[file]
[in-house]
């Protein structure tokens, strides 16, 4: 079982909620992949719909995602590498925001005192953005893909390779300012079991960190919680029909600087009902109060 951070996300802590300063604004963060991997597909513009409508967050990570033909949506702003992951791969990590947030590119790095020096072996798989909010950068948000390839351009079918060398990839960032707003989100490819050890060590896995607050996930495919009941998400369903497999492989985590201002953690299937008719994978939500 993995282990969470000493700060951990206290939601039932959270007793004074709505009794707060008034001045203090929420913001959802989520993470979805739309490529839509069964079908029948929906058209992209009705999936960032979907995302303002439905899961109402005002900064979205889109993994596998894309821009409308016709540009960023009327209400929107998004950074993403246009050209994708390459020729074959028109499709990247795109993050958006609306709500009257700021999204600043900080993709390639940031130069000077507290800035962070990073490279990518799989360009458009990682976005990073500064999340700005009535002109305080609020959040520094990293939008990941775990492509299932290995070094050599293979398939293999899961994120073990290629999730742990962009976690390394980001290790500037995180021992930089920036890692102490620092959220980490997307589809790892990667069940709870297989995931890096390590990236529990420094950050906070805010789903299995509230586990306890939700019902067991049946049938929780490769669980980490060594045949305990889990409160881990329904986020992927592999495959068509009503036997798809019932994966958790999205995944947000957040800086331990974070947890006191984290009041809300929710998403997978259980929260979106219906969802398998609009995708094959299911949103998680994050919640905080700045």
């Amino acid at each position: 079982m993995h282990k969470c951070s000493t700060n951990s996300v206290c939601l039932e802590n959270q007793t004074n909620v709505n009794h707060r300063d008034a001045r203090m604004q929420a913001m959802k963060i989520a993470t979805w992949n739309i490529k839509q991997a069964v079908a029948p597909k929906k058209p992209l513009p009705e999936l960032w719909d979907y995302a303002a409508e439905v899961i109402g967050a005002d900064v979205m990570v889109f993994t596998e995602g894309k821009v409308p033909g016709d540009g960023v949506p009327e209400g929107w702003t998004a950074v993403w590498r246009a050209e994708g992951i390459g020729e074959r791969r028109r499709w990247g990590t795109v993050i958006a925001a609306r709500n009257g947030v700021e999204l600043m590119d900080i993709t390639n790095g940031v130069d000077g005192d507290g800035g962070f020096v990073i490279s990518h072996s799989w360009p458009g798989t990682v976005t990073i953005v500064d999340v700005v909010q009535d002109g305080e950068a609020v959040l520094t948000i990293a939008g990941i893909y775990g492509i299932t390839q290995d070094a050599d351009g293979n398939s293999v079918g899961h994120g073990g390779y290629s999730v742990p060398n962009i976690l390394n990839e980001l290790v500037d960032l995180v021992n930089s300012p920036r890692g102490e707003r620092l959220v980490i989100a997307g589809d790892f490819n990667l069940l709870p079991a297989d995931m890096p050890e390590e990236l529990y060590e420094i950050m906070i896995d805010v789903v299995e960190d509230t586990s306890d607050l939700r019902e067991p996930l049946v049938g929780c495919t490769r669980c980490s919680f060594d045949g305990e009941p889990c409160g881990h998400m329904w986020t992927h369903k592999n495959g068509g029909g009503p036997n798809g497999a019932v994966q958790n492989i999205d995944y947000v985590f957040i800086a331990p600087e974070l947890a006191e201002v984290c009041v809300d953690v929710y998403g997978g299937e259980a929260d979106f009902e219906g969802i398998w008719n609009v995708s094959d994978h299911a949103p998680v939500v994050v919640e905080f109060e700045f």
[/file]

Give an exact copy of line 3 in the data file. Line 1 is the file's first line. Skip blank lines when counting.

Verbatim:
């Amino acid at each position: 079982m993995h282990k969470c951070s000493t700060n951990s996300v206290c939601l039932e802590n959270q007793t004074n909620v709505n009794h707060r300063d008034a001045r203090m604004q929420a913001m959802k963060i989520a993470t979805w992949n739309i490529k839509q991997a069964v079908a029948p597909k929906k058209p992209l513009p009705e999936l960032w719909d979907y995302a303002a409508e439905v899961i109402g967050a005002d900064v979205m990570v889109f993994t596998e995602g894309k821009v409308p033909g016709d540009g960023v949506p009327e209400g929107w702003t998004a950074v993403w590498r246009a050209e994708g992951i390459g020729e074959r791969r028109r499709w990247g990590t795109v993050i958006a925001a609306r709500n009257g947030v700021e999204l600043m590119d900080i993709t390639n790095g940031v130069d000077g005192d507290g800035g962070f020096v990073i490279s990518h072996s799989w360009p458009g798989t990682v976005t990073i953005v500064d999340v700005v909010q009535d002109g305080e950068a609020v959040l520094t948000i990293a939008g990941i893909y775990g492509i299932t390839q290995d070094a050599d351009g293979n398939s293999v079918g899961h994120g073990g390779y290629s999730v742990p060398n962009i976690l390394n990839e980001l290790v500037d960032l995180v021992n930089s300012p920036r890692g102490e707003r620092l959220v980490i989100a997307g589809d790892f490819n990667l069940l709870p079991a297989d995931m890096p050890e390590e990236l529990y060590e420094i950050m906070i896995d805010v789903v299995e960190d509230t586990s306890d607050l939700r019902e067991p996930l049946v049938g929780c495919t490769r669980c980490s919680f060594d045949g305990e009941p889990c409160g881990h998400m329904w986020t992927h369903k592999n495959g068509g029909g009503p036997n798809g497999a019932v994966q958790n492989i999205d995944y947000v985590f957040i800086a331990p600087e974070l947890a006191e201002v984290c009041v809300d953690v929710y998403g997978g299937e259980a929260d979106f009902e219906g969802i398998w008719n609009v995708s094959d994978h299911a949103p998680v939500v994050v919640e905080f109060e700045f």